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5 At-Home Activities For Children And Parents

Team StoryWeavers|June 12, 2020|

With COVID-19 restrictions being eased the world over, staying indoors is still largely the primary way to ensure safety and health. However, as you put your family’s well-being first, keeping your little ones engaged at home can sometimes be a challenge. A few out of the box ideas can come to the rescue in such situations. They can add variety to your routine while helping your children learn at the same time!

To help you with this, we have carefully curated five activities for children at home that you and your little ones can take up together. Not only do these activities nurture your child’s curiosity to learn and explore the world, but they are also a great way to introduce them to teamwork and the joy of creating together.

The frequency of most of these activities can span from a few days up to a few weeks based on what you think is the best fit for your children’s interest. They are also a great way for you to unwind and bond with them!

Here are activities for children in the age group of 3-5 years: 

Baking with your child

Frequency: You can take this up 1-2 times a week

Baking is filled with simple steps where you can involve your child’s participation. Say for example, while baking a cake, you need 2 cups of flour, followed by 1 teaspoon of baking powder. Your child can help you measure flour and engage in simple counting of the ingredients. This way, your child practises the real application of counting, measuring, and following a sequence. Allowing your child to pour ingredients also improves their eye-hand coordination, and simple actions like stirring and kneading can help improve their motor skills too.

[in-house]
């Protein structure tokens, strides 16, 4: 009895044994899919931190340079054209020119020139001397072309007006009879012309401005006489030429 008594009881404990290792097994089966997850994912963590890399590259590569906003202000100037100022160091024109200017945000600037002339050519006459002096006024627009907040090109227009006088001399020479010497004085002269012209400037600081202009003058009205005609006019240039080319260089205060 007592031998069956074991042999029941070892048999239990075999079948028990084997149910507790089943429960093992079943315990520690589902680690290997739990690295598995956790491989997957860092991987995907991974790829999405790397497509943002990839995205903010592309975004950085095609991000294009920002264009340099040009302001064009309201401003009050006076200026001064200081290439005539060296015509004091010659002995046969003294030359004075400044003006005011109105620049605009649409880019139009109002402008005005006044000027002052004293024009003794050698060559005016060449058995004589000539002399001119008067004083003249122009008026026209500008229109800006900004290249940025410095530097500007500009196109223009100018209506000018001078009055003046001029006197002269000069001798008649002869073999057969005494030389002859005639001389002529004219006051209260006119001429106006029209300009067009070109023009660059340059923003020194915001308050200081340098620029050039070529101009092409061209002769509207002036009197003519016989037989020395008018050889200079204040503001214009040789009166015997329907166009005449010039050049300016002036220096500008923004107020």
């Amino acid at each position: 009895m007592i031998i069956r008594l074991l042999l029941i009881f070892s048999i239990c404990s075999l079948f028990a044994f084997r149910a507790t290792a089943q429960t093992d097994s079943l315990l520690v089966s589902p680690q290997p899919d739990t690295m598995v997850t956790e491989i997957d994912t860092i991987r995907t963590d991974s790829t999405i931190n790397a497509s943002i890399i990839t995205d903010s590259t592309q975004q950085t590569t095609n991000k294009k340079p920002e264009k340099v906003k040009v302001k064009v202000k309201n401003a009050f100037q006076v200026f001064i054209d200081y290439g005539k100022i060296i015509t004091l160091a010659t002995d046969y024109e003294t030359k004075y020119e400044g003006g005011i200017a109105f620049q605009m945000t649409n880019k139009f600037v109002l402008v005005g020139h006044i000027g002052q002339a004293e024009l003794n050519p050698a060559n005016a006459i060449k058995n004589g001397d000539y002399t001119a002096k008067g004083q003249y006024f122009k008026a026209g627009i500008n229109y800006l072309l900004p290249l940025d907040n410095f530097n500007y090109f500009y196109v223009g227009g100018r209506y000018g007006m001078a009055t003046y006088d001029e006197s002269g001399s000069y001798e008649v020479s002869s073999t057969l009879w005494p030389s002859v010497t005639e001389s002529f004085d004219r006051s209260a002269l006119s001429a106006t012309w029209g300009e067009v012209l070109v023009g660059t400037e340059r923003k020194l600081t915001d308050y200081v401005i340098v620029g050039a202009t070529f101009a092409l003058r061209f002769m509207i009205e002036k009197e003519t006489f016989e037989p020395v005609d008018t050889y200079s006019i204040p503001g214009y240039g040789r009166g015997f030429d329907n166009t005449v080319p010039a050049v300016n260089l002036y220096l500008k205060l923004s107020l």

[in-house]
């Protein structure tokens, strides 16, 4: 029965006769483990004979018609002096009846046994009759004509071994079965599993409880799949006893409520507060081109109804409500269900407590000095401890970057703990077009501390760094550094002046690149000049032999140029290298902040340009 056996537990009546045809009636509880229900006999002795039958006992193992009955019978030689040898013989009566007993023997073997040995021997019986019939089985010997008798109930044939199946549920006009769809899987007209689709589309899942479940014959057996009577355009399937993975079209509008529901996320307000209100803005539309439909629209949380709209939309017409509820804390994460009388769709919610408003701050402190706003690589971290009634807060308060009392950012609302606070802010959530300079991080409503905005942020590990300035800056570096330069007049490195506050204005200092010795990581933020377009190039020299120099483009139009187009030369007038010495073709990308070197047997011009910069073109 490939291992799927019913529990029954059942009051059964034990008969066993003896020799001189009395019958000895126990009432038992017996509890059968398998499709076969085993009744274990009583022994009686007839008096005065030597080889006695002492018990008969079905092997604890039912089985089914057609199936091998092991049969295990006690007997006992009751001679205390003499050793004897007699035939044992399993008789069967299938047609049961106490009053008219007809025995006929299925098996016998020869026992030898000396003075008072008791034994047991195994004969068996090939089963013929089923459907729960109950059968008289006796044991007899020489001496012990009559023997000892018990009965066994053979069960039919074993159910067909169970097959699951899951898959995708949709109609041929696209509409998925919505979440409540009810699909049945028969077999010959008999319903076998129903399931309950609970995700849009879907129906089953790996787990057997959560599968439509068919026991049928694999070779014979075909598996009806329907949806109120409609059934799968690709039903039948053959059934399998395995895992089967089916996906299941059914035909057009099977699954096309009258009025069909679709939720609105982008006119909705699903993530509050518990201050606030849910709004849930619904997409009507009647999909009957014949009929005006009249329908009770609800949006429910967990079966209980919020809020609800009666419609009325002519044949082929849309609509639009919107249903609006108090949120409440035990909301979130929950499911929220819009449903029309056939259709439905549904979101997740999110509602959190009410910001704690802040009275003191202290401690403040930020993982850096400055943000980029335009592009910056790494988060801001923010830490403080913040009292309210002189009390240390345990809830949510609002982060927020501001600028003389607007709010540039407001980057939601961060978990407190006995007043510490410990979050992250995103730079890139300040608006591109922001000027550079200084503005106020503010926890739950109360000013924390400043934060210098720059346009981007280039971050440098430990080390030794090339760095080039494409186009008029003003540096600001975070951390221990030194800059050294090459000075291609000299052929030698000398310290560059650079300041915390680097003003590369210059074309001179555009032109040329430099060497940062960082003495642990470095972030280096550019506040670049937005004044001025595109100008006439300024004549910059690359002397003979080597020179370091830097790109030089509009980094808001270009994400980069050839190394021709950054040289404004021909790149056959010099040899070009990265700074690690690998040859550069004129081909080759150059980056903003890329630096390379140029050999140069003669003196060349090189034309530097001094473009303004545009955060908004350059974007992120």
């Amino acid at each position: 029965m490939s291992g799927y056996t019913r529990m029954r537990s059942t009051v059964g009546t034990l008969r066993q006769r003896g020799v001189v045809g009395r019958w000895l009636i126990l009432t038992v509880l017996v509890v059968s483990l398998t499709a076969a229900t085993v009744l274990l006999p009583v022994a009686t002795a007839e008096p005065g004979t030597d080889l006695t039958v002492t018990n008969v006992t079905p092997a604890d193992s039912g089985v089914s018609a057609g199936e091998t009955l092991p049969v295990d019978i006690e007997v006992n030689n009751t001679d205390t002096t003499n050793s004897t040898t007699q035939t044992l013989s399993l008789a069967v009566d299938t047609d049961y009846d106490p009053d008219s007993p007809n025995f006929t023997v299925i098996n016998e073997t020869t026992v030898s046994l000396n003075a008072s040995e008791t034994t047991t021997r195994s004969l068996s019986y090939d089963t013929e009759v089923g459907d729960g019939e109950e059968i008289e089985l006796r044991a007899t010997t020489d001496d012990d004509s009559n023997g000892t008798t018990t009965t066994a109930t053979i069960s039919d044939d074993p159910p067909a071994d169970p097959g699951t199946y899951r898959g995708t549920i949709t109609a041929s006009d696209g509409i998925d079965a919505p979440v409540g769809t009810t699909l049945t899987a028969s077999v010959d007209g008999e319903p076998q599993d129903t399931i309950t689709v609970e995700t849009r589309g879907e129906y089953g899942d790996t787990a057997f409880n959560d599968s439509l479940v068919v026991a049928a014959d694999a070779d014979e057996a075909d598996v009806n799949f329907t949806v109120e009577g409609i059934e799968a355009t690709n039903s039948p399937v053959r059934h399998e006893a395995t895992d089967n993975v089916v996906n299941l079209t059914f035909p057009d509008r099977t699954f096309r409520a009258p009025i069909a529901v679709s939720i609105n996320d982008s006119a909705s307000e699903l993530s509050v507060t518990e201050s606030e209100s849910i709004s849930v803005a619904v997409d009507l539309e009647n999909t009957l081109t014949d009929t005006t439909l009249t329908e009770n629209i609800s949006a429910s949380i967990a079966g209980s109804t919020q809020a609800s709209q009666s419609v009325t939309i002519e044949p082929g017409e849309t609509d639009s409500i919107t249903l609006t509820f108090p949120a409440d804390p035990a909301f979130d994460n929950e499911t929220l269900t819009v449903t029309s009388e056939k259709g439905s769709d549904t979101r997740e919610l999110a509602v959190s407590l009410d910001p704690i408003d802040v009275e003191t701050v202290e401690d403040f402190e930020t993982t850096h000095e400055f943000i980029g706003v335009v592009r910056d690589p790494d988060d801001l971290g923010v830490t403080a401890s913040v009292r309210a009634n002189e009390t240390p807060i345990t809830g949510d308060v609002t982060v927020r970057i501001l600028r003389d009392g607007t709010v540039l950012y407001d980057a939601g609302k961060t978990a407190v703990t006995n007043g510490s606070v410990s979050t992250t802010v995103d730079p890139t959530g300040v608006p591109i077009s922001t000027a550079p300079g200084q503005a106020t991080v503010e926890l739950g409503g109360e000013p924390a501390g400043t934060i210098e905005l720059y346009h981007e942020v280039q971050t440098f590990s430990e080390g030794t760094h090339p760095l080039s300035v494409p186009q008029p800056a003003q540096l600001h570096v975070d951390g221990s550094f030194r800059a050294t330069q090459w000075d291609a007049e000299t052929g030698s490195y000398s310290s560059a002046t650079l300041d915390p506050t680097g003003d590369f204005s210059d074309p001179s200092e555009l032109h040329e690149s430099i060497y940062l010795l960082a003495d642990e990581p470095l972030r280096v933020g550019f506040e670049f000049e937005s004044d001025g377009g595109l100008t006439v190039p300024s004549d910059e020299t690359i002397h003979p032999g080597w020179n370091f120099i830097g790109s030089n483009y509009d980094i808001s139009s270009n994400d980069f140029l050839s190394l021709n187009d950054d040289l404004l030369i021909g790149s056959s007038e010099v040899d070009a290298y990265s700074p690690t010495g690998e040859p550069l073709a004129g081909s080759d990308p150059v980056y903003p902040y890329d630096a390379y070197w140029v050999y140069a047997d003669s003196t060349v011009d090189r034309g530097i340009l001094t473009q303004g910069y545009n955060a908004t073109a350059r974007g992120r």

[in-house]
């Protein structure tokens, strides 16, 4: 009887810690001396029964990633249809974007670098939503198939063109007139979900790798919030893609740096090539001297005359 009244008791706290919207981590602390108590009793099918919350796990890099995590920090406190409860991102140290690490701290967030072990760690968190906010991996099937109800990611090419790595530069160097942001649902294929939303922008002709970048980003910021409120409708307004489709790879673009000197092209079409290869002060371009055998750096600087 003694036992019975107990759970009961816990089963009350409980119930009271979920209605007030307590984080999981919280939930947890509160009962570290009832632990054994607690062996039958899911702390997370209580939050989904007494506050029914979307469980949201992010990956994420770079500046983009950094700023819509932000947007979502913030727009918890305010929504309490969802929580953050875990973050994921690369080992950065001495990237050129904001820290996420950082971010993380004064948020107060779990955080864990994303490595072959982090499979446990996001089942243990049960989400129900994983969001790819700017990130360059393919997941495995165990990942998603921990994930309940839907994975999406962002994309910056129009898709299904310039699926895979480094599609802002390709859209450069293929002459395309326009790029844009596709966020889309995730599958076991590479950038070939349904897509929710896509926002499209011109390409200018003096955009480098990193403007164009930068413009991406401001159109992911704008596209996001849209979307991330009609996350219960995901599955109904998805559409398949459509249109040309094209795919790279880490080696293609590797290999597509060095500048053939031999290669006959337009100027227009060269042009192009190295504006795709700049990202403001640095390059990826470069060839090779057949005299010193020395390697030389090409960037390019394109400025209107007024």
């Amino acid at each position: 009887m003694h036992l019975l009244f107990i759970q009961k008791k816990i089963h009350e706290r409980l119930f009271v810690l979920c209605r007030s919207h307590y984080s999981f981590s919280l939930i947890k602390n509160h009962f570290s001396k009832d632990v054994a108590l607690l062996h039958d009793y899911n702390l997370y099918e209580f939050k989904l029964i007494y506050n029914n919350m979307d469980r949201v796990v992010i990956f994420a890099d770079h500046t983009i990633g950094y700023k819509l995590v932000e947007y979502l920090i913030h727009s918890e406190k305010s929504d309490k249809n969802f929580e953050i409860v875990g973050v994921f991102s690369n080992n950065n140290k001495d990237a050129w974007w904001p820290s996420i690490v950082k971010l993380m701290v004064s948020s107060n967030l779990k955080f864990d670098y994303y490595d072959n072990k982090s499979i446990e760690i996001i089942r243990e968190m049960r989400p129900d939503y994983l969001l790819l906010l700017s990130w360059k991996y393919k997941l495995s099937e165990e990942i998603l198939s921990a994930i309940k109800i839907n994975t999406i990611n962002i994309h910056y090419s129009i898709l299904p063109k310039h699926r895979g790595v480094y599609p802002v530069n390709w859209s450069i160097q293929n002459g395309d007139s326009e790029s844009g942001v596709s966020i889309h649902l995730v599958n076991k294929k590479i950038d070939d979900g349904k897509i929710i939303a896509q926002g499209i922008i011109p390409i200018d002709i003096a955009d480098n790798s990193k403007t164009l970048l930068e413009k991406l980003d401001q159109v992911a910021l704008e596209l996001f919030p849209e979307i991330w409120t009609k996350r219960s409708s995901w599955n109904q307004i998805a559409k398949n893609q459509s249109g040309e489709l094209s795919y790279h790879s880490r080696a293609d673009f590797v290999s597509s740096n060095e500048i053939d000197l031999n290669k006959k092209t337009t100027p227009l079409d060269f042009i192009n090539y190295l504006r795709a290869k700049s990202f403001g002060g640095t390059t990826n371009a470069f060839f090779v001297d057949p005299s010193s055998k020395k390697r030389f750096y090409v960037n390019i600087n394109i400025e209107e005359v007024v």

Painting vases and old pots

Frequency: You can take this up 1-2 times a week

Painting is a great way to get your child’s creative juices flowing as it provides them with a platform to express themselves. Unlike adults or older children, young ones in this age group aren’t as self-conscious. Any creative activity is a wonderful way for them to engage their senses and make something new. You can add some utility to this activity by choosing to paint a vase or an old pot with your child. This will help brighten your home while you take part in a creative activity with your little one. Click here to know how to make natural paint at home.

Here are activities for children in the age group of 6-8 years: 

Starting an indoor kitchen garden

Frequency: You can take this up every day 

Starting a simple indoor kitchen garden with your child is a great way to teach them about germination and nature. You can use seeds straight from your kitchen (eg: fenugreek, mustard, coriander, etc.) and add them to a small planter with soil. Sustaining this kitchen garden by tending to it every day can instil a sense of responsibility in your child (unless they take care of the plant, it won’t grow) while also teaching them about cause and effect (when they water the plant and give it ample sunlight, the plant will grow).

Clay Modelling

Frequency: You can take this up 2-3 times a week

Children often love making clay art using playdough because it gives them the freedom to express themselves. You can choose to make one playdough figurine a day with your child and over the course of a week can make your own playdough garden, zoo or city! This activity can introduce them to play-based learning where they learn while engaged in play. Clay modelling using playdough is also a wonderful way for children to learn about trial and error since mistakes made in playdough can be easily corrected! Click here to know how to make safe playdough at home.

Learning a song together

Frequency: You can take this up every day 

The benefits of music for children range from better language acquisition to better reading skills, but more importantly, music brings joy to everyone around. Music can also help your child learn the value of discipline because refinement in anything musical needs a lot of practice! You can bond with your child by choosing to learn a song over the course of a week by practising every day. If you play any instruments yourself you can add that in the mix too! Click here to learn how to make a simple xylophone at home.

The time that parents spend with children during their formative years goes a long way in their all-round development. Taking up mini-projects like these can also give your child the opportunity to learn from their experiences. We hope these activities for children add a fun learning twist to your routine and bring you and your little ones closer together!

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